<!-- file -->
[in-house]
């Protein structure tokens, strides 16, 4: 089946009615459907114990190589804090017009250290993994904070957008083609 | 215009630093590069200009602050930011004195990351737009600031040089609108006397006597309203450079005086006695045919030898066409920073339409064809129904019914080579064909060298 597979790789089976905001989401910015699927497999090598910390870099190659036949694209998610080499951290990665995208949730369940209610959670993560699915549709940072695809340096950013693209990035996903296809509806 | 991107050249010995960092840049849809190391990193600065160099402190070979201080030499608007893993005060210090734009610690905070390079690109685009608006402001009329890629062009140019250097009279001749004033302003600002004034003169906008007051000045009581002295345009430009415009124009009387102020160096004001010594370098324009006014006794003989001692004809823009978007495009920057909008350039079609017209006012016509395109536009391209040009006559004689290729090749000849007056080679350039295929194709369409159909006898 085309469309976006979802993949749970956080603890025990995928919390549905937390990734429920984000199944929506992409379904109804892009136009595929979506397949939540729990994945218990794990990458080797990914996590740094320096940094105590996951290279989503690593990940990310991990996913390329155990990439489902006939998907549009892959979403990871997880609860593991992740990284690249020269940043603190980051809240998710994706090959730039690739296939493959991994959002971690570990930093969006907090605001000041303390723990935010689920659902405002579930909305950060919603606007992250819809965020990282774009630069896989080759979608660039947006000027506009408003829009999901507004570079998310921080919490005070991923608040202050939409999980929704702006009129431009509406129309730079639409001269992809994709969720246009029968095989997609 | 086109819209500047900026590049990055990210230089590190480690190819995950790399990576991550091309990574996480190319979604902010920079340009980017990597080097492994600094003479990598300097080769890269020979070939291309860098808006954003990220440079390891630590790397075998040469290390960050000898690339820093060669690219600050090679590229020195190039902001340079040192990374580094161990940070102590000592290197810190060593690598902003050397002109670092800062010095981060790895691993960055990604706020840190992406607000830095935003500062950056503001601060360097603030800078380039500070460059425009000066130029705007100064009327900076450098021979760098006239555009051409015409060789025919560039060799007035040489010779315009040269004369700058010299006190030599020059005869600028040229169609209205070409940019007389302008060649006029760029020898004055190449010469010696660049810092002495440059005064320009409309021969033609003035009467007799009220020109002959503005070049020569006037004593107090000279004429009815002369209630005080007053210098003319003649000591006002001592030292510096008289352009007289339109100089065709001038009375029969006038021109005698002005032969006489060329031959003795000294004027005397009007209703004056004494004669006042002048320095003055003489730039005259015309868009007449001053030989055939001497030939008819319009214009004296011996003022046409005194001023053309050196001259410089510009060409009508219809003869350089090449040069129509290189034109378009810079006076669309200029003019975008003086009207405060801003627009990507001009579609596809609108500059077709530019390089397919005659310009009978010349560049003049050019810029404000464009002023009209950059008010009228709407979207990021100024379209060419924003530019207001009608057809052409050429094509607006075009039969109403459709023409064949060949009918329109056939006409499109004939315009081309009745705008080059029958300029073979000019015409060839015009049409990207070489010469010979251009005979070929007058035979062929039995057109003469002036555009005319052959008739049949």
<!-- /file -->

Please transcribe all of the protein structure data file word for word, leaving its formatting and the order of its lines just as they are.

[in-house]
């Protein structure tokens, strides 16, 4: 089946009615459907114990190589804090017009250290993994904070957008083609 | 215009630093590069200009602050930011004195990351737009600031040089609108006397006597309203450079005086006695045919030898066409920073339409064809129904019914080579064909060298 597979790789089976905001989401910015699927497999090598910390870099190659036949694209998610080499951290990665995208949730369940209610959670993560699915549709940072695809340096950013693209990035996903296809509806 | 991107050249010995960092840049849809190391990193600065160099402190070979201080030499608007893993005060210090734009610690905070390079690109685009608006402001009329890629062009140019250097009279001749004033302003600002004034003169906008007051000045009581002295345009430009415009124009009387102020160096004001010594370098324009006014006794003989001692004809823009978007495009920057909008350039079609017209006012016509395109536009391209040009006559004689290729090749000849007056080679350039295929194709369409159909006898 085309469309976006979802993949749970956080603890025990995928919390549905937390990734429920984000199944929506992409379904109804892009136009595929979506397949939540729990994945218990794990990458080797990914996590740094320096940094105590996951290279989503690593990940990310991990996913390329155990990439489902006939998907549009892959979403990871997880609860593991992740990284690249020269940043603190980051809240998710994706090959730039690739296939493959991994959002971690570990930093969006907090605001000041303390723990935010689920659902405002579930909305950060919603606007992250819809965020990282774009630069896989080759979608660039947006000027506009408003829009999901507004570079998310921080919490005070991923608040202050939409999980929704702006009129431009509406129309730079639409001269992809994709969720246009029968095989997609 | 086109819209500047900026590049990055990210230089590190480690190819995950790399990576991550091309990574996480190319979604902010920079340009980017990597080097492994600094003479990598300097080769890269020979070939291309860098808006954003990220440079390891630590790397075998040469290390960050000898690339820093060669690219600050090679590229020195190039902001340079040192990374580094161990940070102590000592290197810190060593690598902003050397002109670092800062010095981060790895691993960055990604706020840190992406607000830095935003500062950056503001601060360097603030800078380039500070460059425009000066130029705007100064009327900076450098021979760098006239555009051409015409060789025919560039060799007035040489010779315009040269004369700058010299006190030599020059005869600028040229169609209205070409940019007389302008060649006029760029020898004055190449010469010696660049810092002495440059005064320009409309021969033609003035009467007799009220020109002959503005070049020569006037004593107090000279004429009815002369209630005080007053210098003319003649000591006002001592030292510096008289352009007289339109100089065709001038009375029969006038021109005698002005032969006489060329031959003795000294004027005397009007209703004056004494004669006042002048320095003055003489730039005259015309868009007449001053030989055939001497030939008819319009214009004296011996003022046409005194001023053309050196001259410089510009060409009508219809003869350089090449040069129509290189034109378009810079006076669309200029003019975008003086009207405060801003627009990507001009579609596809609108500059077709530019390089397919005659310009009978010349560049003049050019810029404000464009002023009209950059008010009228709407979207990021100024379209060419924003530019207001009608057809052409050429094509607006075009039969109403459709023409064949060949009918329109056939006409499109004939315009081309009745705008080059029958300029073979000019015409060839015009049409990207070489010469010979251009005979070929007058035979062929039995057109003469002036555009005319052959008739049949």